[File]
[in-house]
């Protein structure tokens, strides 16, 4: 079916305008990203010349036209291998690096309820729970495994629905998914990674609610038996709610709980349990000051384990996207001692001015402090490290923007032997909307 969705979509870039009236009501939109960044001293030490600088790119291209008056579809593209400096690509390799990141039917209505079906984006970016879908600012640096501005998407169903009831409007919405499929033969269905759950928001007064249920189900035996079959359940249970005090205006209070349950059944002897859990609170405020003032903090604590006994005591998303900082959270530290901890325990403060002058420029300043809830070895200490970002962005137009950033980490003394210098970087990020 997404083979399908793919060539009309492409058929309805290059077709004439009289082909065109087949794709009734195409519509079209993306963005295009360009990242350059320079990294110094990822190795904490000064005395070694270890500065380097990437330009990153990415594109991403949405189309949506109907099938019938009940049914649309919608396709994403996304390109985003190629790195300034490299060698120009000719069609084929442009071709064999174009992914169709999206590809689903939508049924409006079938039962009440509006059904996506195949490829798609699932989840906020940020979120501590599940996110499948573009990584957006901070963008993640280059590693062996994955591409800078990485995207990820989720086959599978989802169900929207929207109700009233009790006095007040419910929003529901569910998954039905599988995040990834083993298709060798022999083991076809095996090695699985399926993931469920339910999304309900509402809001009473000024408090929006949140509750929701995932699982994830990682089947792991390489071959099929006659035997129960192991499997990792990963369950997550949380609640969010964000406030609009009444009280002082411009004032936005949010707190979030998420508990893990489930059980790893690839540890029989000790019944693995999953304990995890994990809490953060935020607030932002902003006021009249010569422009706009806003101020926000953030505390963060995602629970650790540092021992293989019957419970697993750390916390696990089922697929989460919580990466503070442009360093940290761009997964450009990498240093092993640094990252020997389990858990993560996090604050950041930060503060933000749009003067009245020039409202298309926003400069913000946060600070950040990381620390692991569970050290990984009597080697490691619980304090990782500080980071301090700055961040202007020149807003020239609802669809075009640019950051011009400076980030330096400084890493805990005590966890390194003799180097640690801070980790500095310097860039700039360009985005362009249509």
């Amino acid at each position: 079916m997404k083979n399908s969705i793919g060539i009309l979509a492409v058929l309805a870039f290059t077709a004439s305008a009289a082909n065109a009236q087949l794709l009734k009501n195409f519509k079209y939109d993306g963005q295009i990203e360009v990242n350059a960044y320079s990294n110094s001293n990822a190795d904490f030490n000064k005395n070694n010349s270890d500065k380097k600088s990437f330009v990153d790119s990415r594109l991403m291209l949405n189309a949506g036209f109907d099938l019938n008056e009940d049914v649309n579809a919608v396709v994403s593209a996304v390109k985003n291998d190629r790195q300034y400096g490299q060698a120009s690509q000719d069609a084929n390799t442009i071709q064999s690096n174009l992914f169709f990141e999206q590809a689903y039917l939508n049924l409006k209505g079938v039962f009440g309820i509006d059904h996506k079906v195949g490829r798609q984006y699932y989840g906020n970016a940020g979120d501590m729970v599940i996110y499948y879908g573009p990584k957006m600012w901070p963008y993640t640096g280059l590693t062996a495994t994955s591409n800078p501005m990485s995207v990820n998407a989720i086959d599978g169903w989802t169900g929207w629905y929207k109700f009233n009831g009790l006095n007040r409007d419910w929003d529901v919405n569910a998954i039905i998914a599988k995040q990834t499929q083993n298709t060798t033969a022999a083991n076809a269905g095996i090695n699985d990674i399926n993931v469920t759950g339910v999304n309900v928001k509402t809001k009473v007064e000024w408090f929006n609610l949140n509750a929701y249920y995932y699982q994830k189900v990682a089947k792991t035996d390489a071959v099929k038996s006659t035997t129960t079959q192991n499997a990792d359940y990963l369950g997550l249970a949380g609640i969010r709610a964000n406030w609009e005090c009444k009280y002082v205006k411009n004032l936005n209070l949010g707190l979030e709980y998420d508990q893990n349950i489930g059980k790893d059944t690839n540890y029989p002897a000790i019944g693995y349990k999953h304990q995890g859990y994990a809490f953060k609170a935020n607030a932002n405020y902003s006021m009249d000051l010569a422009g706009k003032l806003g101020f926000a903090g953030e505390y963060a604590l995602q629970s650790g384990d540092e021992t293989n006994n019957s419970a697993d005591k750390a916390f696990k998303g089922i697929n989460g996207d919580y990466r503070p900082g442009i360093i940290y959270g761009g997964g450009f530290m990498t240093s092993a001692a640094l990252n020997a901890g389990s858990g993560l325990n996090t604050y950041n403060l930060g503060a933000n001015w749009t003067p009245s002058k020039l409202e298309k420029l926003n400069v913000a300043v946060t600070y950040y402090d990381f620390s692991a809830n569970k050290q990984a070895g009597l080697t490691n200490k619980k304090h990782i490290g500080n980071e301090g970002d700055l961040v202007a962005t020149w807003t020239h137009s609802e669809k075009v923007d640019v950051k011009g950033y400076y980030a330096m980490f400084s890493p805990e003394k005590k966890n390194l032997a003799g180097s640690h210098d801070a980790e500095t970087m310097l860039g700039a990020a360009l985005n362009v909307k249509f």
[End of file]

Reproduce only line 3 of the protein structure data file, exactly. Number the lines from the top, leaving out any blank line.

């Amino acid at each position: 079916m997404k083979n399908s969705i793919g060539i009309l979509a492409v058929l309805a870039f290059t077709a004439s305008a009289a082909n065109a009236q087949l794709l009734k009501n195409f519509k079209y939109d993306g963005q295009i990203e360009v990242n350059a960044y320079s990294n110094s001293n990822a190795d904490f030490n000064k005395n070694n010349s270890d500065k380097k600088s990437f330009v990153d790119s990415r594109l991403m291209l949405n189309a949506g036209f109907d099938l019938n008056e009940d049914v649309n579809a919608v396709v994403s593209a996304v390109k985003n291998d190629r790195q300034y400096g490299q060698a120009s690509q000719d069609a084929n390799t442009i071709q064999s690096n174009l992914f169709f990141e999206q590809a689903y039917l939508n049924l409006k209505g079938v039962f009440g309820i509006d059904h996506k079906v195949g490829r798609q984006y699932y989840g906020n970016a940020g979120d501590m729970v599940i996110y499948y879908g573009p990584k957006m600012w901070p963008y993640t640096g280059l590693t062996a495994t994955s591409n800078p501005m990485s995207v990820n998407a989720i086959d599978g169903w989802t169900g929207w629905y929207k109700f009233n009831g009790l006095n007040r409007d419910w929003d529901v919405n569910a998954i039905i998914a599988k995040q990834t499929q083993n298709t060798t033969a022999a083991n076809a269905g095996i090695n699985d990674i399926n993931v469920t759950g339910v999304n309900v928001k509402t809001k009473v007064e000024w408090f929006n609610l949140n509750a929701y249920y995932y699982q994830k189900v990682a089947k792991t035996d390489a071959v099929k038996s006659t035997t129960t079959q192991n499997a990792d359940y990963l369950g997550l249970a949380g609640i969010r709610a964000n406030w609009e005090c009444k009280y002082v205006k411009n004032l936005n209070l949010g707190l979030e709980y998420d508990q893990n349950i489930g059980k790893d059944t690839n540890y029989p002897a000790i019944g693995y349990k999953h304990q995890g859990y994990a809490f953060k609170a935020n607030a932002n405020y902003s006021m009249d000051l010569a422009g706009k003032l806003g101020f926000a903090g953030e505390y963060a604590l995602q629970s650790g384990d540092e021992t293989n006994n019957s419970a697993d005591k750390a916390f696990k998303g089922i697929n989460g996207d919580y990466r503070p900082g442009i360093i940290y959270g761009g997964g450009f530290m990498t240093s092993a001692a640094l990252n020997a901890g389990s858990g993560l325990n996090t604050y950041n403060l930060g503060a933000n001015w749009t003067p009245s002058k020039l409202e298309k420029l926003n400069v913000a300043v946060t600070y950040y402090d990381f620390s692991a809830n569970k050290q990984a070895g009597l080697t490691n200490k619980k304090h990782i490290g500080n980071e301090g970002d700055l961040v202007a962005t020149w807003t020239h137009s609802e669809k075009v923007d640019v950051k011009g950033y400076y980030a330096m980490f400084s890493p805990e003394k005590k966890n390194l032997a003799g180097s640690h210098d801070a980790e500095t970087m310097l860039g700039a990020a360009l985005n362009v909307k249509f």